Hi. If you have seen any of my previous guides, you will know that I like to do a bit of wood turning. Ive gotten to a point where I can actually pour wood!!!! ;-)
Well not really, but with a little off centre turning you can make it look like you can.
Hopefully you will read on and by the end be inspired to create your own liquid wood.
Step 1: Setting Up Off Centre
Normally you wood set the wood up on the lathe using its centre to try to balance it, but for off centre work you do the oposite, putting the wood at an angle between centres.
This makes for a lot of vibration so ensure that it is firmly held and I stood to one side whenever I started the lathe.
Step 2: Turning the Honey
I messed up the first attempt due to mounting the wood incorrectly. I wanted an S shape so that the wood would look like it was flowing away from the pot, but wound up making a C shape so had to star again.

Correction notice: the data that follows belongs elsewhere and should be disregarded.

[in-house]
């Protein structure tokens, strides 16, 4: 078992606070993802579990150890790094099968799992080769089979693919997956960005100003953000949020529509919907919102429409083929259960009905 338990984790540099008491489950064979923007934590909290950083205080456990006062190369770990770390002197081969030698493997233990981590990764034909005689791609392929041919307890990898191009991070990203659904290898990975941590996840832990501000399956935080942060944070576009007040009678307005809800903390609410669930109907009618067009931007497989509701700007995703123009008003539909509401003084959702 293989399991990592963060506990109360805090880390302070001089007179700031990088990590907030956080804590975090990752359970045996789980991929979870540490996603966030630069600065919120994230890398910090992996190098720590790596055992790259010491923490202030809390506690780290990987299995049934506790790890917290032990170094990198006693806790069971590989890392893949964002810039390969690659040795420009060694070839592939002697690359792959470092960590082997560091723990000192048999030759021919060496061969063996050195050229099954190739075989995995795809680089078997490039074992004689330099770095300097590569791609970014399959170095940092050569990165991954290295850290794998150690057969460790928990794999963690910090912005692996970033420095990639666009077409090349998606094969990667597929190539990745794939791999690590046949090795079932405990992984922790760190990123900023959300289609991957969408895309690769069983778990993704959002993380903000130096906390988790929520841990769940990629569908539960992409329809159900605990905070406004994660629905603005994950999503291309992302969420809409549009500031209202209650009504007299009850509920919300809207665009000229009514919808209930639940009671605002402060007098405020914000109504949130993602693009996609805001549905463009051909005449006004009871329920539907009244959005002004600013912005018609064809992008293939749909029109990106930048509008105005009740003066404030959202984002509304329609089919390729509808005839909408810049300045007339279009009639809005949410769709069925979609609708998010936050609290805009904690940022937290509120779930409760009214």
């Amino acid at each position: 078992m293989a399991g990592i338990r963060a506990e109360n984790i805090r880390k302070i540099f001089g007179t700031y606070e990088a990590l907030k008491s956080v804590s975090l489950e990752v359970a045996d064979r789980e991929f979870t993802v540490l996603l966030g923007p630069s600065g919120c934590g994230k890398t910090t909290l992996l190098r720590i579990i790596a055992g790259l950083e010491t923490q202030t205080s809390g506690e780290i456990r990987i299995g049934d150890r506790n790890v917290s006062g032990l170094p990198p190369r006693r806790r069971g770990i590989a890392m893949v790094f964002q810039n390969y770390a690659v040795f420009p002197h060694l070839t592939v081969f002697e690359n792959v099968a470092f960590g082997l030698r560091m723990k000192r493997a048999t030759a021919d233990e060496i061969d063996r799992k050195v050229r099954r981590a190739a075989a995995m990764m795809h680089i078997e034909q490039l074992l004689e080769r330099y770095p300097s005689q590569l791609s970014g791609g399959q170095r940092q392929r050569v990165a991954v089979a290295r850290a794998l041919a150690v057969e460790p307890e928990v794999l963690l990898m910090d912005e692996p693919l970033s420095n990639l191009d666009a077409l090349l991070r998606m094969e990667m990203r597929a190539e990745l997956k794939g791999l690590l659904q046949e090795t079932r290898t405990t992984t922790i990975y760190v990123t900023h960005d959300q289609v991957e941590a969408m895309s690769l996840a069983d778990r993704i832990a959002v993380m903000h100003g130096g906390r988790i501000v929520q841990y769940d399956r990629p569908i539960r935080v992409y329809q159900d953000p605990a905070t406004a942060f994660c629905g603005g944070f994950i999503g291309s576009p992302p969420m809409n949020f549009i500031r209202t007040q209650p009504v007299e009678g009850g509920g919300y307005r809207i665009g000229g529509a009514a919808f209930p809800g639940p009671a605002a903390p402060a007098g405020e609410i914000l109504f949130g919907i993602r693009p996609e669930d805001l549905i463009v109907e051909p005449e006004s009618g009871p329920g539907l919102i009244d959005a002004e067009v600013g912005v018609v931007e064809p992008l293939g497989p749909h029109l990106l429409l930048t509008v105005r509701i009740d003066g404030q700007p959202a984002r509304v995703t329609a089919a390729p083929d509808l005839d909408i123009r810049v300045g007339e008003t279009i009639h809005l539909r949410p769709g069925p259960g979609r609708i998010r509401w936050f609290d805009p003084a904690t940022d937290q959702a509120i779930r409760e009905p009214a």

One other important point, especially if you want to add multiple off centres to a piece and that is to sand each as you go.once you move the wood to another position you may not be able to return it later.
Step 3: Parting Off
I did not cut all the way through, I thought it a little dangerous to try to catch it as it came off. Instead I stopped almost all the way through, at which point I stopped the lathe and twisted the wood apart and then used a chisle to remove the nub of wood left.
With the honey off the lathe I used a handsaw to remove the idea of the top part a sanded the edges until it looked like the wood was flowing over an edge.
Step 4: The Honey Pot
Once on the chuck I cut an approximate shape to the pot as well as starting a cut were the bottom would be.
Step 5: Hollowing Out
Step 6: Sanding and Finishing
Step 7: Glueing and Finishing
Once set the piece was sprayed using a laquer, giving it four coats and lightly sanding between each with a fine abrasive pad.
Step 8: The Finished Piece
Thanks for reading I hope you enjoyed and have a try yourselves.